It’s kids’ stuff at Camp Super Happy Sunshine Fun Reply

by Caroline Geroyan

Enjoying the kid stuff at summer camp.  Photograph: Sydney Fringe Festival

Enjoying the kid stuff at summer camp.
Photograph: Sydney Fringe Festival

Remember when you were a kid, and the world was your playground? You had no fears and no inhibitions. Having fun was not an option, it was a way of life, and your biggest worry was whether there was going to be fairy bread at your best friend’s birthday party.

At Camp Super Happy Sunshine Fun, camp counselors Doug (Lucas Connelly) and Sally (Grace De Morgan) wound the clock all the way back. Located at the Newtown Neighborhood Centre as part of this year’s Sydney Fringe Festival, Camp Super Happy Sunshine Fun and its counselors aimed to restore childhood memories and experiences by recreating an outdoor summer scene, bonfire and all.

The event ran for one and a half hours, and all of the campers participated in various games and activities that they would have enjoyed at summer camp, including dodge ball (with marsh mellows rather than big heavy balls), tunnel ball, pirate hat making, potato Olympics and, of course, reciting camp cheers and chants around the bonfire. And at the very end, there was an honorary medal ceremony rewarding those who performed exceptionally well.

Camp founder and director Maya Sebestyen got the idea to start the “adults only summer camp” while she was working as a camp counselor in the United States.

“All the other camp counselors were really childlike. The kids would go to bed and we would thank God they had gone to bed, but then we would want to play dodge ball. All of us were kids at heart, and we knew there was no judgment amongst ourselves.”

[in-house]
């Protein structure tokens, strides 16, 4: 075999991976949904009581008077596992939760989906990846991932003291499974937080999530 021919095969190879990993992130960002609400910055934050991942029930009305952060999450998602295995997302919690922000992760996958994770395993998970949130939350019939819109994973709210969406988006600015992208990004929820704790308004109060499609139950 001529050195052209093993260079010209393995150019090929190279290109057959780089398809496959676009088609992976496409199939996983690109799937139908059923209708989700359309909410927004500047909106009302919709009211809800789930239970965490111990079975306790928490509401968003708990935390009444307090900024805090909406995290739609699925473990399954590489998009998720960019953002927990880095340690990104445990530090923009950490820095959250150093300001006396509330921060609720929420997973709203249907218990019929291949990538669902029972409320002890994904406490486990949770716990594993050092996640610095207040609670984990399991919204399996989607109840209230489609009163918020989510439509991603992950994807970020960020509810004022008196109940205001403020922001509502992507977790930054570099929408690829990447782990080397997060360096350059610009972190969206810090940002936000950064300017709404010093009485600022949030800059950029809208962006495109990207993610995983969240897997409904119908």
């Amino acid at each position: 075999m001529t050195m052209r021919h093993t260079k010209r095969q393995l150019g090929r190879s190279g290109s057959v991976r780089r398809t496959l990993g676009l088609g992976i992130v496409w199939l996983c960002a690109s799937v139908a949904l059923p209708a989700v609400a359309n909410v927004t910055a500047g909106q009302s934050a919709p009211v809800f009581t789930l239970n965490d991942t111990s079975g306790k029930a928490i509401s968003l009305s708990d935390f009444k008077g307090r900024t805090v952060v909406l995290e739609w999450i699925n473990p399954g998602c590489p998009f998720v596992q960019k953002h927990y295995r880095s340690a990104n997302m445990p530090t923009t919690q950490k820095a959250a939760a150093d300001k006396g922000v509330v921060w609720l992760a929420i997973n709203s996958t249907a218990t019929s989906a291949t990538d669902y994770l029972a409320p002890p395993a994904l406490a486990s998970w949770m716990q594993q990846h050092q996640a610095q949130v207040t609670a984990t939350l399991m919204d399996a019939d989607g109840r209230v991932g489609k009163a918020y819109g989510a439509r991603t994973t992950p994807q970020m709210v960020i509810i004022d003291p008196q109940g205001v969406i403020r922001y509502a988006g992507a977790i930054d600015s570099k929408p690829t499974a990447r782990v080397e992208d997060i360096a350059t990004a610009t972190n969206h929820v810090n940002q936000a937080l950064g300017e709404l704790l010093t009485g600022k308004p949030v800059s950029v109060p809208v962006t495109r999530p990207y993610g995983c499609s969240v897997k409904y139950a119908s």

Kevin Acquard, a 25-year-old camper, admits that when he initially realised what he was in for at Camp Super Happy Sunshine Fun, he was ready to walk out the door and knock back a few drinks at the nearest bar.

“But as soon as it all started, I really got into it. The games were really fun and competitive and I found I really wanted to win. I forgot how much fun they were. I had not played for years and I had a really good time.”

The camp was an opportunity for adults to let go of their inhibitions. Just as the name suggests, Camp Super Happy Sunshine Fun was a fun environment focused on bringing out the child in every adult.

There has been considerable research on the importance of childlike play for adults, especially in today’s fast paced world.

“Our society tends to dismiss play for adults,” says psychologist Margarita Tartakovsky, the associate editor of The Importance of Play for Adults. “It comes really naturally to me but I know it does not come as naturally to other people – although I think if you place people in this kind of environment they latch on really quickly.

“Play is perceived as unproductive, petty or even a guilty pleasure. The notion is that once we reach adulthood, it’s time to get serious. And between personal and professional responsibilities, there’s no time to play,” Margarita says.

“But play is just as pivotal for adults as it is for kids. Play brings joy. And it’s vital for problem solving, creativity and relationships.” 

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